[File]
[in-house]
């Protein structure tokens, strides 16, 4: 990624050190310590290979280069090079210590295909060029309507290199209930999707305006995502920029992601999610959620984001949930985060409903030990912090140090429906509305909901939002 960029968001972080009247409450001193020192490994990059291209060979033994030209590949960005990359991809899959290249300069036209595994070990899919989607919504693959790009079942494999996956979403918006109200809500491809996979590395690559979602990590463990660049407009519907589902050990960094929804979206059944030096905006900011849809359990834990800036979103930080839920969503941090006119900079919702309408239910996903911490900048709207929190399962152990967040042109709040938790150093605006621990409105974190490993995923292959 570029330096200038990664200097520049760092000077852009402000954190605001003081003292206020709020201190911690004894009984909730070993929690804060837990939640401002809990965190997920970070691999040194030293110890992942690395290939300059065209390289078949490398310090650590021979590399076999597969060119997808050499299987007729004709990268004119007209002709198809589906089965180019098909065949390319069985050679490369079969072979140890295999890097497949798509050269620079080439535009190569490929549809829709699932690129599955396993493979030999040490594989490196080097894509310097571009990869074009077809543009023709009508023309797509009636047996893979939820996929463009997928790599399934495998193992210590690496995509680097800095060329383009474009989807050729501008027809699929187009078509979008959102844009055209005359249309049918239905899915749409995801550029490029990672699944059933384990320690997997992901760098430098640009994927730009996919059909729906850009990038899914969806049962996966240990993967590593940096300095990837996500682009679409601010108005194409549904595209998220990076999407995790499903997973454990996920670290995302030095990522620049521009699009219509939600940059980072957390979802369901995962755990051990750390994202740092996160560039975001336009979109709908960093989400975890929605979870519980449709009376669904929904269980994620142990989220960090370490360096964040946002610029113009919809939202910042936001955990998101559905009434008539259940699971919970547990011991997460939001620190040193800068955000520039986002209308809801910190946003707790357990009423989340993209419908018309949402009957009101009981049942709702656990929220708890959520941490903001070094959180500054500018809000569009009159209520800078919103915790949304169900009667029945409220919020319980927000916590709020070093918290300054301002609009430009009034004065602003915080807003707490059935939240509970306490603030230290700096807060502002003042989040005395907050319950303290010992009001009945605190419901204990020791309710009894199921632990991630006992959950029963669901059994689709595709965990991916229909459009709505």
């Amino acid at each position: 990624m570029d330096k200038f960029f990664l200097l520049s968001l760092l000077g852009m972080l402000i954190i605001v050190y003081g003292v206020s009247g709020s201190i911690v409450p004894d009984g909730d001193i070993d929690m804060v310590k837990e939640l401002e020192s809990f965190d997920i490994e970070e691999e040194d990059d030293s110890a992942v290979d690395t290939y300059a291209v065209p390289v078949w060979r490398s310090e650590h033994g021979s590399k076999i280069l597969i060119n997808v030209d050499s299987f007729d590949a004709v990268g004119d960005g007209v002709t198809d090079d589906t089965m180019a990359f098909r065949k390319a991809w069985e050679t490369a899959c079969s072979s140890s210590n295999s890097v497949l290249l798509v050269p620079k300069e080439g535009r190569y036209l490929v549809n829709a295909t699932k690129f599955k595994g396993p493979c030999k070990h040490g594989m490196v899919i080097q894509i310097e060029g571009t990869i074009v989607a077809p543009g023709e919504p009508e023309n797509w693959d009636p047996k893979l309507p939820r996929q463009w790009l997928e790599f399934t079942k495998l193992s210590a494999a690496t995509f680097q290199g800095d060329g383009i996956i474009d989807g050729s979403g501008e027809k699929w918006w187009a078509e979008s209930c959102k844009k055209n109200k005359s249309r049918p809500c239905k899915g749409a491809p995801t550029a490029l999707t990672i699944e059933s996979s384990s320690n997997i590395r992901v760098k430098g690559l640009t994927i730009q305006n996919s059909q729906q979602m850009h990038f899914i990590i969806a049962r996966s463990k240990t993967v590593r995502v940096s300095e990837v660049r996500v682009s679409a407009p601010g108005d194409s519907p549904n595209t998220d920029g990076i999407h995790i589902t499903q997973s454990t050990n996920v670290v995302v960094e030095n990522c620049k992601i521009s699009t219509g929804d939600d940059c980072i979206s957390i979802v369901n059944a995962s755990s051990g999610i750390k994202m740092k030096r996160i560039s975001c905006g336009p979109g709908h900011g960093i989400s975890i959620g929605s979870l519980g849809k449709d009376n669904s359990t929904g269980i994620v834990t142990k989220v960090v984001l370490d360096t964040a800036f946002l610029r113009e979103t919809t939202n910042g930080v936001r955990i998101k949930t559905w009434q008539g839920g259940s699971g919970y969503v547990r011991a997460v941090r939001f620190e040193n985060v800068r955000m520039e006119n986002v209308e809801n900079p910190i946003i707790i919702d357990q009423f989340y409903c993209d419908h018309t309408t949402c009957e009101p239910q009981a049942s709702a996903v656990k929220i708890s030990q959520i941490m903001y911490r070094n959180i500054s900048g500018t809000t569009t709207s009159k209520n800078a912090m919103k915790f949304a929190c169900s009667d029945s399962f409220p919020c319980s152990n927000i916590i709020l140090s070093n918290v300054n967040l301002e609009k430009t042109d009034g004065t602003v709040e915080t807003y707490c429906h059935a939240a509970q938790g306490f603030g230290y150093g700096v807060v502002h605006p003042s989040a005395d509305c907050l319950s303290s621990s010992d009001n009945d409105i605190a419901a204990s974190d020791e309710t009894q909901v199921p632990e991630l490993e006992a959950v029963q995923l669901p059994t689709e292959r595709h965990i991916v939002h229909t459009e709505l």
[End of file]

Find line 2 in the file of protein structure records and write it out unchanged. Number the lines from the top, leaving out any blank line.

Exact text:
């Protein structure tokens, strides 16, 4: 990624050190310590290979280069090079210590295909060029309507290199209930999707305006995502920029992601999610959620984001949930985060409903030990912090140090429906509305909901939002 960029968001972080009247409450001193020192490994990059291209060979033994030209590949960005990359991809899959290249300069036209595994070990899919989607919504693959790009079942494999996956979403918006109200809500491809996979590395690559979602990590463990660049407009519907589902050990960094929804979206059944030096905006900011849809359990834990800036979103930080839920969503941090006119900079919702309408239910996903911490900048709207929190399962152990967040042109709040938790150093605006621990409105974190490993995923292959 570029330096200038990664200097520049760092000077852009402000954190605001003081003292206020709020201190911690004894009984909730070993929690804060837990939640401002809990965190997920970070691999040194030293110890992942690395290939300059065209390289078949490398310090650590021979590399076999597969060119997808050499299987007729004709990268004119007209002709198809589906089965180019098909065949390319069985050679490369079969072979140890295999890097497949798509050269620079080439535009190569490929549809829709699932690129599955396993493979030999040490594989490196080097894509310097571009990869074009077809543009023709009508023309797509009636047996893979939820996929463009997928790599399934495998193992210590690496995509680097800095060329383009474009989807050729501008027809699929187009078509979008959102844009055209005359249309049918239905899915749409995801550029490029990672699944059933384990320690997997992901760098430098640009994927730009996919059909729906850009990038899914969806049962996966240990993967590593940096300095990837996500682009679409601010108005194409549904595209998220990076999407995790499903997973454990996920670290995302030095990522620049521009699009219509939600940059980072957390979802369901995962755990051990750390994202740092996160560039975001336009979109709908960093989400975890929605979870519980449709009376669904929904269980994620142990989220960090370490360096964040946002610029113009919809939202910042936001955990998101559905009434008539259940699971919970547990011991997460939001620190040193800068955000520039986002209308809801910190946003707790357990009423989340993209419908018309949402009957009101009981049942709702656990929220708890959520941490903001070094959180500054500018809000569009009159209520800078919103915790949304169900009667029945409220919020319980927000916590709020070093918290300054301002609009430009009034004065602003915080807003707490059935939240509970306490603030230290700096807060502002003042989040005395907050319950303290010992009001009945605190419901204990020791309710009894199921632990991630006992959950029963669901059994689709595709965990991916229909459009709505």